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Looking to see what the level of effort is for implementing a screen capture command into PS3 game by a mid-level PS3 game developer.

Bonus for a description of what is involved in the process...

EDIT

Not sure how to get back my question since it was the first but let me clarify some things. @Nate Bross, nope I am not the actor although i've fielded calls for him on occasion

@coderanger my intent was to try and speak to other PS3 developers, however coming from a web development no one in my social circle close or extended develops on the PS3. Additionally i'm interested in hearing the effort required in terms of hours so that this information can be passed on to a client. A client who has a game on the PS3 using the unreal engine. Convo with devs sometimes go something like "can you implement feature a" which gets a response "this will take us 8 weeks and an army". Trying to be educated before the ask. I hope that helps

If anyone here is a PS3 game dev and would like to respond off site so as not to break NDA that would be awesome.

@Roger it would be from within the game, something that users can use. Something akin to the iphone screencap utility. No need to get fancier than that.

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Your middle name isn't William is it? –  Nate Mar 3 '11 at 0:57
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If you're a licensed developer, the tools allow you to take a screen capture. If you want a command line alternative, raise a support issue and someone from SN will be glad to help. –  Ray Dey Mar 3 '11 at 0:59
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Sean, please clarify exactly what you are looking for here. I believe any discussion of Sony Playstation 3 development would be under NDA, so we don't want to encourage anyone to break any such NDAs. If you are asking about homebrew development please be explicit about that and I suppose it would be okay here (I'm not familiar with the PS3 platform). But if you are indeed asking about NDA-covered development, I don't think you will get any answers and I would encourage you to close your question and speak with Sony or other fellow PS3 developers. –  Ricket Mar 3 '11 at 3:05
    
@Ricket: If the information is obtained through reverse engineering, it can be published, and then it can be used by non-homebrew developers unless Sony somehow managed to forbid it in their developer contract. Reverse engineering for interoperability is usually legal (for example, it has been recognized as legal in the US for the iPhone). –  Gilles Mar 3 '11 at 19:10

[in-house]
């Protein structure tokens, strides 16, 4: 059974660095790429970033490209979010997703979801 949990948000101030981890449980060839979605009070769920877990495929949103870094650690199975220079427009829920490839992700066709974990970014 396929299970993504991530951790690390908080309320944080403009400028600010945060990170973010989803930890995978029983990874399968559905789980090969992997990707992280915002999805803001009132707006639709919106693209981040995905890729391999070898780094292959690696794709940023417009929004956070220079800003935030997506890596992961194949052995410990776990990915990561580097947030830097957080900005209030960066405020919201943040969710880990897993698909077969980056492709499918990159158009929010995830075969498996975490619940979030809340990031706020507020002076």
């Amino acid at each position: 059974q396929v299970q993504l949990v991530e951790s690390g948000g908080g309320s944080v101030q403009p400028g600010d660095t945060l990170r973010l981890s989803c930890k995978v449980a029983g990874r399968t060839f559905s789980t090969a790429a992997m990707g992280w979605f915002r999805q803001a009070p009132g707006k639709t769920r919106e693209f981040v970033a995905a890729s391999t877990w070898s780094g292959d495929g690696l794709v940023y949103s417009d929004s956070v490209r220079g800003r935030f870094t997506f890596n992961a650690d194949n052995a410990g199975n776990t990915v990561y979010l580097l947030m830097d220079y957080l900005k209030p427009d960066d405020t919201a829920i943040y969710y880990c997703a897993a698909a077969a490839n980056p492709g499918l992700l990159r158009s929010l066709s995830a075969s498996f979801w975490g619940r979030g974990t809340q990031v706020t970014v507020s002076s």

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@Giles I don't think that is a legal battle this site wants to become involved in. The SDK is the legal property of Sony and anything inside it is covered by an NDA, making an argument that this would be covered under fair use I leave to people with lawyers and money. –  coderanger Mar 4 '11 at 1:59
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3 Answers

As your client is using the Unreal Engine, I recommend looking at the UDN. Here you will find all the information you need relating to implementing features within the Unreal Engine itself. I couldn't tell you exactly what you would need to call though as a good portion of it (any link that is red) is blocked off only to licensed developers.

You will need to make some sort of arrangement with your client for them to let you access their development materials.

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The PS3 runs a variant of OpenGL ES (which is the same thing most mobile devices are using), though I don't know of anyone that actually uses OpenGL directly. http://www.bit-101.com/blog/?p=1861 shows how to create a screenshot an an iPhone, I wouldn't expect it to be very different.

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Do you want to capture the screenshot from within the game for some purpose, or from a development PC?

From the development PC there are simple facilities provided, you easily use the Target Manager SDK to achieve this (you'll need to read the full description to see what else you need to set up as specifics are NDA'd).

From within the game, the simplest way is to insert something after the frame has been rendered to first flush the GPU (to ensure that everything has finished being rendered before you continue). The game should have a pointer to the current frame buffer somewhere, you'll know the format of that buffer (the stride, etc), you can then do what you want, including writing it out in a format of your own choice with a little work.

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